Today in history 1984 …..Pete Rose passes Ty Cobb’s single hits record.

The record at that time was 3,053.   Pete Rose has a lot of major league records.   He’s the all time Major League leader in hits (4,256), in games played (3,562) in at-bats (14,053) and in outs (10,328).   Rose went on to hit another 162 singles and still holds that record of 3,215.  Pete Rose is one of baseball’s most controversial figures after publicly admitting in 2004 that he had bet on baseball and on his own team, the Cincinnati Reds. 

On  August 31, 1989, after weeks of  legal wrangling, Commissioner Bart Giamatti permanently bans Pete Rose from baseball for his alleged gambling on major league games. Although the five-page document signed by both parties includes no formal findings, Giamatti says that he considers Rose’s acceptance of the ban to be a no-contest plea to the charges

But here’s what’s interesting.   Rose played from 1963 to 1986.  That’s 24 years.  And these records plus others listed below still hold.   We’ve seen lots of talent in the past 50 years and still, Pete Rose holds all these records.  Think of baseball greats like Willie Mays, Ted Williams, Cal Ripken, Stan Musial, Mickey Mantle, Rickey Henderson, Carl Yazstremski, Ken Griffey, Brooks Rob inson, and on and on.   I guess that’s why I find this day in history interesting and just a little disturbing.   I’m thinking particularly of  Baseball’s Hall of Fame.  Take a look at the following records that Pete Rose holds today:

Major League records:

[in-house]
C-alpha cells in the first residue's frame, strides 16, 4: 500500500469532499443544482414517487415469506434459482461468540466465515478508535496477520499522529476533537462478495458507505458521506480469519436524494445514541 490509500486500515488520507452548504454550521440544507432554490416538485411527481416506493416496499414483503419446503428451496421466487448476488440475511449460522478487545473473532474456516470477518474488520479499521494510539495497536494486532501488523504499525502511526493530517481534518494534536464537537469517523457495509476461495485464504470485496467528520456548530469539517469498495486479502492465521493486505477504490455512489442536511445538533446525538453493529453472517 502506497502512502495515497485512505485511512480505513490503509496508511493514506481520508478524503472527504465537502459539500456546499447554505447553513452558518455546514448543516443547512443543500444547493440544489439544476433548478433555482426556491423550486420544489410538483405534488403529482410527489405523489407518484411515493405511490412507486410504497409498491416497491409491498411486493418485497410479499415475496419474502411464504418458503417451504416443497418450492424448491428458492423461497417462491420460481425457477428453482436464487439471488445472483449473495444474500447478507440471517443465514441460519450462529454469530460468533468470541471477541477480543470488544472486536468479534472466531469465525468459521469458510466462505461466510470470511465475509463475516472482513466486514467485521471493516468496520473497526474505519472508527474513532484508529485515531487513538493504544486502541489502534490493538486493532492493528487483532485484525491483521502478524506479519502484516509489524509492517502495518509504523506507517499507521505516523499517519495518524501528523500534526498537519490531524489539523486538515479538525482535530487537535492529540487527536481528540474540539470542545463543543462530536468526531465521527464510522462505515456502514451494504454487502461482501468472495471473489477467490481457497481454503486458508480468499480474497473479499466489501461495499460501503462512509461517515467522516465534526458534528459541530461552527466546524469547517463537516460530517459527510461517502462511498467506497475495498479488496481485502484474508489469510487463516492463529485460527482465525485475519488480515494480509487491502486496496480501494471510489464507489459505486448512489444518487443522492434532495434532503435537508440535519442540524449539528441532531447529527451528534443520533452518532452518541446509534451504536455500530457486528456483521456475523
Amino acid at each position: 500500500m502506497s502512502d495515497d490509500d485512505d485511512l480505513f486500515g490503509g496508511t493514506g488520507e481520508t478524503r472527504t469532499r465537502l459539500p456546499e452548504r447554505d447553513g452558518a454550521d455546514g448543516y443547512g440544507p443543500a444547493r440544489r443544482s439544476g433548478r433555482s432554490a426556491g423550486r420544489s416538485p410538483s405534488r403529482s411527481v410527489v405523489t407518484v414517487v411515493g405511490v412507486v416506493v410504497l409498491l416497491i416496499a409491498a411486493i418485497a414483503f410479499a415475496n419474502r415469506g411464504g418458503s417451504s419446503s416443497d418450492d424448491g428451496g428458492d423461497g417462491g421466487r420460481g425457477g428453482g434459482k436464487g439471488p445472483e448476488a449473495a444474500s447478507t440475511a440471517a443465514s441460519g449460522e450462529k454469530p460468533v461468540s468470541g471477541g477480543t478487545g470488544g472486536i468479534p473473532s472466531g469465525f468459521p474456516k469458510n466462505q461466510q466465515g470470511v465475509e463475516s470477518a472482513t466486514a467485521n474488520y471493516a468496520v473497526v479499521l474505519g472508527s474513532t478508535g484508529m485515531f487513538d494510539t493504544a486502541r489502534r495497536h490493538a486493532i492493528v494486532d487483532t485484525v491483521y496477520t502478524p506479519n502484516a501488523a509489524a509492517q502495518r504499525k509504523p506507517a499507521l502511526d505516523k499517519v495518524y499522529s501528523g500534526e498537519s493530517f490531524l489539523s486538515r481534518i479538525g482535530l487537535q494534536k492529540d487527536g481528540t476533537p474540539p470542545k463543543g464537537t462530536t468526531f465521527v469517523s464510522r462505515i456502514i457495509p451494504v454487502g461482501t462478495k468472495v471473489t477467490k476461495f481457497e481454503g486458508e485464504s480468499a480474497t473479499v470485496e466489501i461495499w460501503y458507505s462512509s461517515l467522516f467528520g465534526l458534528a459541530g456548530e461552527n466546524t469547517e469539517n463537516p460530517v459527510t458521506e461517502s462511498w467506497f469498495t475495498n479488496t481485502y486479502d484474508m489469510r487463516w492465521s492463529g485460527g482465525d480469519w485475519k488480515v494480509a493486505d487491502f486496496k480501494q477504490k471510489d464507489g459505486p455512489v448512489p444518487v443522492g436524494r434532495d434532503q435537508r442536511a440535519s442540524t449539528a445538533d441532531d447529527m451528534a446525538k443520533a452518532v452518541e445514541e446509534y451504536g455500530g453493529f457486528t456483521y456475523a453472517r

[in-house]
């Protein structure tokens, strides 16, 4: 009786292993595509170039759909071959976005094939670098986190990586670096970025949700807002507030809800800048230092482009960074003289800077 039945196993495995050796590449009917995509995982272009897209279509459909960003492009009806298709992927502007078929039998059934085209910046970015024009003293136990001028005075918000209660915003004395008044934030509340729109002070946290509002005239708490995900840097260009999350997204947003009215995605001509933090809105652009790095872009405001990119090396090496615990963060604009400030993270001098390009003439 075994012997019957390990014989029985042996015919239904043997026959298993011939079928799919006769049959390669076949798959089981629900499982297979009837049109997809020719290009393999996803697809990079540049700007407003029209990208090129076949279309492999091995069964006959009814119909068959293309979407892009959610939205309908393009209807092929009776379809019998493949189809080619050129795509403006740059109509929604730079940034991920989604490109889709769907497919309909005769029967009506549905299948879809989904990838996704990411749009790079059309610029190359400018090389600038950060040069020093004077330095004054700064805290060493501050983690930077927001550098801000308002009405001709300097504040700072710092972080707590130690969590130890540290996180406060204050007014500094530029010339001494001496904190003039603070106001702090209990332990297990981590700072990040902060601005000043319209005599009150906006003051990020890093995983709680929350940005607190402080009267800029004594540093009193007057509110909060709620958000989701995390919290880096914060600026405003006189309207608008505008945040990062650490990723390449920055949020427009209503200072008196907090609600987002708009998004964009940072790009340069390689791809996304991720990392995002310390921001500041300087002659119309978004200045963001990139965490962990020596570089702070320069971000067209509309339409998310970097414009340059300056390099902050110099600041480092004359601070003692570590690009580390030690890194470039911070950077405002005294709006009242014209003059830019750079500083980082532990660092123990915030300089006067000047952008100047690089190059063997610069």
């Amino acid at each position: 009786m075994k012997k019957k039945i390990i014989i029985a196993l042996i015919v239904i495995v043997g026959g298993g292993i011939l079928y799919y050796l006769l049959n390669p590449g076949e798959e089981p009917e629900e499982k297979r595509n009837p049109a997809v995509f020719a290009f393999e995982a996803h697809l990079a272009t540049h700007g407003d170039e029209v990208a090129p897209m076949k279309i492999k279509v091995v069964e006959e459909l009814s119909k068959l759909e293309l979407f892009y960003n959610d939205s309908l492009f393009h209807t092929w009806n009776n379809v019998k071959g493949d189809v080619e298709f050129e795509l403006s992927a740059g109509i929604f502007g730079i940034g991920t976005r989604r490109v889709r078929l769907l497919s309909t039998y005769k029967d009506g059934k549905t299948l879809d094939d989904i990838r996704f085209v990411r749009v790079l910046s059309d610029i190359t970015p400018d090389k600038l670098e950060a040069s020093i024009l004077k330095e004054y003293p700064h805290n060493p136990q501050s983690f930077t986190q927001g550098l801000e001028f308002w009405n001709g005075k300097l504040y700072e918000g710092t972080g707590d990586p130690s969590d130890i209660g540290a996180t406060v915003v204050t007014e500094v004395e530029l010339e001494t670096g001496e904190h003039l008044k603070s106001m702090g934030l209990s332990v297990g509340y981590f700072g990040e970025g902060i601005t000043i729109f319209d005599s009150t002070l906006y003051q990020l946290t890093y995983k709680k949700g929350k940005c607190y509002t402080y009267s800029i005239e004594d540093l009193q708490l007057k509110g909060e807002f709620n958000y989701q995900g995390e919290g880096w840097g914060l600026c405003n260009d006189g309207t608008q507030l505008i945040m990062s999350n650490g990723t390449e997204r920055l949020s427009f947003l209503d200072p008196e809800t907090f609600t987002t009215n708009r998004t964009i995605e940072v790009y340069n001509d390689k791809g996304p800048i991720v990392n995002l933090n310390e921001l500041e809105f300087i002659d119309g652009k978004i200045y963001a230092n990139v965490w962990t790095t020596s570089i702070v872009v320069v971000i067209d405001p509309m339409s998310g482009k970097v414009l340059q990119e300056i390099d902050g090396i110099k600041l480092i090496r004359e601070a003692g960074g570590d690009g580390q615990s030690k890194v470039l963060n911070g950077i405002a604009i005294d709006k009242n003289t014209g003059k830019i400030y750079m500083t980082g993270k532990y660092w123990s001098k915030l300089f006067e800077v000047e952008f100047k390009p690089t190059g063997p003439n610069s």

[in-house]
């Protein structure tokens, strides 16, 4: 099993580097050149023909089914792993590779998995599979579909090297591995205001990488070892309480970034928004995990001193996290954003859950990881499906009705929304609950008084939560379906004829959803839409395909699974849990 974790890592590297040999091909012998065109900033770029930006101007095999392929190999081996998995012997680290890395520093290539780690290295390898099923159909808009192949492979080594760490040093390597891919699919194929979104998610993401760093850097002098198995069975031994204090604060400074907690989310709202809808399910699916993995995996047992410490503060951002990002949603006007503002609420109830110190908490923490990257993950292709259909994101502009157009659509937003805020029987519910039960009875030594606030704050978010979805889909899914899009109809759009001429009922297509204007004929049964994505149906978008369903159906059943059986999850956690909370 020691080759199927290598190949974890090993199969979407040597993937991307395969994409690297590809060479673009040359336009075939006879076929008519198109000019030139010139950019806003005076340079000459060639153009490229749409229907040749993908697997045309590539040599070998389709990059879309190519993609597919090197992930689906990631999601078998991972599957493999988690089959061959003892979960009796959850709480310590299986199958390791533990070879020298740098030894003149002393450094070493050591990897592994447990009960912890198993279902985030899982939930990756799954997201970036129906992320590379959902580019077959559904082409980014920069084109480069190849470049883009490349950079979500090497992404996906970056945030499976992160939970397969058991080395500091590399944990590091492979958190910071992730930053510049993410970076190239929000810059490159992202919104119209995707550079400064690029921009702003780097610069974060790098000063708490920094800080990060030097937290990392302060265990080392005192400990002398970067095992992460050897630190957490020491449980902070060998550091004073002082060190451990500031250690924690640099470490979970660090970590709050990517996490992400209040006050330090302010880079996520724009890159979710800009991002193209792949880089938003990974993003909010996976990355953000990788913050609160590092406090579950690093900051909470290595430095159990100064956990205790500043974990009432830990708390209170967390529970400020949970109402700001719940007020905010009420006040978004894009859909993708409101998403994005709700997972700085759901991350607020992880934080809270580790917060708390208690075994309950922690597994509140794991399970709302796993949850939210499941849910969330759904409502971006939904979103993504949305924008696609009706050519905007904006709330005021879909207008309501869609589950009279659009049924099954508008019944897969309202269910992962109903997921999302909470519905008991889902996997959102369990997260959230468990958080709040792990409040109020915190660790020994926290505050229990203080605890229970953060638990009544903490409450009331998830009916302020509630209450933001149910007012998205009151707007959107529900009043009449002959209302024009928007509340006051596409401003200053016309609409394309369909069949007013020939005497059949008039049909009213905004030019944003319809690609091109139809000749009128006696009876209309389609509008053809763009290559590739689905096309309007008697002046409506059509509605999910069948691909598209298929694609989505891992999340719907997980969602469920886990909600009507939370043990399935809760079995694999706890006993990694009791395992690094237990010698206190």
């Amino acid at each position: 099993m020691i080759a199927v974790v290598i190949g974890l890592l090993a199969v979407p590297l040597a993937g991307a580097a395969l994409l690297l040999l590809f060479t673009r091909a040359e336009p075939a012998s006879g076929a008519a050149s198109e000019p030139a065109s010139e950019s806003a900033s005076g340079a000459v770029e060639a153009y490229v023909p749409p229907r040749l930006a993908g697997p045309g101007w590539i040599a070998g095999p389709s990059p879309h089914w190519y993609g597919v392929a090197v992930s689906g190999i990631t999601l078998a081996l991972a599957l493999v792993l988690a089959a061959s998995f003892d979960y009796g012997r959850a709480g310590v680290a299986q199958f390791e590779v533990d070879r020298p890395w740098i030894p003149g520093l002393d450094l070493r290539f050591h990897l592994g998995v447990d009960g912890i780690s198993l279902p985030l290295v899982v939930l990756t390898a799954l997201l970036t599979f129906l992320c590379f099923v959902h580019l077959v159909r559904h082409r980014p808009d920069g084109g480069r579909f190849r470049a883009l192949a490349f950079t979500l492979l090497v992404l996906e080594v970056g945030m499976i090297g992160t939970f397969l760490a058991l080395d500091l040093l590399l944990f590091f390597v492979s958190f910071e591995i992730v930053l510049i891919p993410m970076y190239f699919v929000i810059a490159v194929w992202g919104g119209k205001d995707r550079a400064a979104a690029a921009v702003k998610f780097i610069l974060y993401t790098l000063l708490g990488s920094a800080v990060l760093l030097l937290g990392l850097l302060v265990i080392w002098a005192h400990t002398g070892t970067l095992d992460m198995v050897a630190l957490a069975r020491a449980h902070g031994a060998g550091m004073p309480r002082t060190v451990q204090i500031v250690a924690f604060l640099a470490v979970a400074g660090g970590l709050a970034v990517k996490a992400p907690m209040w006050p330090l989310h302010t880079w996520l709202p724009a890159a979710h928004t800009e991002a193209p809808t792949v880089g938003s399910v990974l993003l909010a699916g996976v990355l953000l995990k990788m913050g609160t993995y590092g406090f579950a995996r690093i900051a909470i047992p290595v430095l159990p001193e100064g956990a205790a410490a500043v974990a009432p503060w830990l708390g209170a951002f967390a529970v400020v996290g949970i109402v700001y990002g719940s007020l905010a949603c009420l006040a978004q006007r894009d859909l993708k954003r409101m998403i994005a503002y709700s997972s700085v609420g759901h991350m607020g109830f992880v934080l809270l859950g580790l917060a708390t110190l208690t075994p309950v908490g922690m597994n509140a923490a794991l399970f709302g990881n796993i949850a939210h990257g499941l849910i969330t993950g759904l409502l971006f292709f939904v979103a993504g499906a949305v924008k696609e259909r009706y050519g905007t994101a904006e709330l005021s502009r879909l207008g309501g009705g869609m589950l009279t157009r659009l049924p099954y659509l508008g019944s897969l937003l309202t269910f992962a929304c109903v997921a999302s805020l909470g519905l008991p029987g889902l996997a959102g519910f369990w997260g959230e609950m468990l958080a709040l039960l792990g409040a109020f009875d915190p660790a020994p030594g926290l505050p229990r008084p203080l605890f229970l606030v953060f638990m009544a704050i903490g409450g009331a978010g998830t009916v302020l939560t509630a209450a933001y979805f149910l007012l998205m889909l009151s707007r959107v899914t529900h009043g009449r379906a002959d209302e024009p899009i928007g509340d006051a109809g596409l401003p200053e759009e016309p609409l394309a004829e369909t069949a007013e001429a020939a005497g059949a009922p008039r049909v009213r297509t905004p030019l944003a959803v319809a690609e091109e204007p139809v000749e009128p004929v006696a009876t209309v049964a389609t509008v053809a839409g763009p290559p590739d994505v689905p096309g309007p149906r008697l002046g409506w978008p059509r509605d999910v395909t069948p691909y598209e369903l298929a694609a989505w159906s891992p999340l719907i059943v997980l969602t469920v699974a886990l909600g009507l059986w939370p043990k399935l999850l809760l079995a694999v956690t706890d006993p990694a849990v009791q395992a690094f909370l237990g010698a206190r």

• Most career hits – 4,256
    • Most career outs – 10,328
    • Most career games played – 3,562
    • Most career at bats – 14,053
    • Most career singles – 3,215
    • Most career runs by a switch hitter – 2,165
    • Most career doubles by a switch hitter – 746
    • Most career walks by a switch hitter – 1,566
    • Most career total bases by a switch hitter – 5,752
    • Most seasons of 200 or more hits – 10
    • Most consecutive seasons of 100 or more hits – 23
    • Most consecutive seasons with 600 or more at bats – 13 (1968–1980)
    • Most seasons with 600 at bats – 17
    • Most seasons with 150 or more games played – 17
    • Most seasons with 100 or more games played – 23
    • Record for playing in the most winning games – 1,972
    • Only player in major league history to play more than 500 games at five different positions – 1B (939), LF (671), 3B (634), 2B (628), RF (595)
  • National League records:
    • Most years played – 24
    • Most consecutive years played – 24
    • Most career runs – 2,165
    • Most career doubles – 746
    • Most career games with 5 or more hits – 10
    • Modern (post-1900) record for longest consecutive game hitting streak – 44
    • Modern record for most consecutive hitting streaks of 20 or more games – 7

The National Baseball Hall of Fame honors  persons who have excelled in playing, managing, and serving the sport.  The Hall’s Motto:  “Preserving History, Honoring Excellence, Connecting Generations”.    I don’t know about you, but I don’t think history’s meant to be “selective”.   I don’t have a problem with the asterisk crowd ~ oh, okay, go ahead and put an asterisk by the name and list what you want,  but for pete’s sake (no pun intended) list the accomplishments as accomplishments, and the small stuff  if you must.   But fame is fame and if the Hall of Fame is to be truly a Hall of Fame shouldn’t it  include those records and achievements that are so substantial they remain as unbeaten records 26 years later?